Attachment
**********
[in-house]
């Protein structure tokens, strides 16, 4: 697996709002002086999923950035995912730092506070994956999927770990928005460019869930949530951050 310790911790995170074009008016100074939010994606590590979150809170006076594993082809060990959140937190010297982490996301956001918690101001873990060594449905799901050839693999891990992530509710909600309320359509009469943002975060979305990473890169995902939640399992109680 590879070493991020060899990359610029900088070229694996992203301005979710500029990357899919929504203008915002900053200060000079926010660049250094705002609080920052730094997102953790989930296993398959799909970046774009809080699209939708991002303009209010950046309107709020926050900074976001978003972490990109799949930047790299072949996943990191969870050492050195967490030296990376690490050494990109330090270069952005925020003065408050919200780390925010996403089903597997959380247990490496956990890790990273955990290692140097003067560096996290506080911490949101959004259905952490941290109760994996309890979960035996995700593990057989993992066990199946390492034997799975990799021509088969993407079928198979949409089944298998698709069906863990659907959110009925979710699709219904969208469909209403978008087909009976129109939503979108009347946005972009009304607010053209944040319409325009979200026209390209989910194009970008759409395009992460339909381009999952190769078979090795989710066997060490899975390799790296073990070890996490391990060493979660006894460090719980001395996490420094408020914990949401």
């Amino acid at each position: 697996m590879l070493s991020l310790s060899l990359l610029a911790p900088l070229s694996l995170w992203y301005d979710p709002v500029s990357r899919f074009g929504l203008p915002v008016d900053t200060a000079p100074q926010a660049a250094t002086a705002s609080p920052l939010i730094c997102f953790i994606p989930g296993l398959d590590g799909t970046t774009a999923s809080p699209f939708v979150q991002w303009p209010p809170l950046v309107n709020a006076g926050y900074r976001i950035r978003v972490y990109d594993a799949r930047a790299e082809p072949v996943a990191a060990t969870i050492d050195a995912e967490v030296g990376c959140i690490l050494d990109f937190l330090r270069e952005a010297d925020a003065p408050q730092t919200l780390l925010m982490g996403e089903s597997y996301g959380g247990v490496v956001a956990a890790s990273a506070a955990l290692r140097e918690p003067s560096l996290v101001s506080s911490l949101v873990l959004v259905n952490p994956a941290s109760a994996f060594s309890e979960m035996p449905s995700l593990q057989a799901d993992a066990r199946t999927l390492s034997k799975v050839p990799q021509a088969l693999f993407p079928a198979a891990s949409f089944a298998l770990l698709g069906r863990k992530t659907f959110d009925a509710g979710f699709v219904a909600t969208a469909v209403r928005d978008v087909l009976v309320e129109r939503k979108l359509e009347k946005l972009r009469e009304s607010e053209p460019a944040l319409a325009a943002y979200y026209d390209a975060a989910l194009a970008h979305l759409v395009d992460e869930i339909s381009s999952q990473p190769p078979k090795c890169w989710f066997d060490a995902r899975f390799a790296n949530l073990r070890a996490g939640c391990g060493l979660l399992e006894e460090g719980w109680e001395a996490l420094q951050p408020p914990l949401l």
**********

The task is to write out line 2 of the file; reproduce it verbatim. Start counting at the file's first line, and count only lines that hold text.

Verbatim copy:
């Protein structure tokens, strides 16, 4: 697996709002002086999923950035995912730092506070994956999927770990928005460019869930949530951050 310790911790995170074009008016100074939010994606590590979150809170006076594993082809060990959140937190010297982490996301956001918690101001873990060594449905799901050839693999891990992530509710909600309320359509009469943002975060979305990473890169995902939640399992109680 590879070493991020060899990359610029900088070229694996992203301005979710500029990357899919929504203008915002900053200060000079926010660049250094705002609080920052730094997102953790989930296993398959799909970046774009809080699209939708991002303009209010950046309107709020926050900074976001978003972490990109799949930047790299072949996943990191969870050492050195967490030296990376690490050494990109330090270069952005925020003065408050919200780390925010996403089903597997959380247990490496956990890790990273955990290692140097003067560096996290506080911490949101959004259905952490941290109760994996309890979960035996995700593990057989993992066990199946390492034997799975990799021509088969993407079928198979949409089944298998698709069906863990659907959110009925979710699709219904969208469909209403978008087909009976129109939503979108009347946005972009009304607010053209944040319409325009979200026209390209989910194009970008759409395009992460339909381009999952190769078979090795989710066997060490899975390799790296073990070890996490391990060493979660006894460090719980001395996490420094408020914990949401």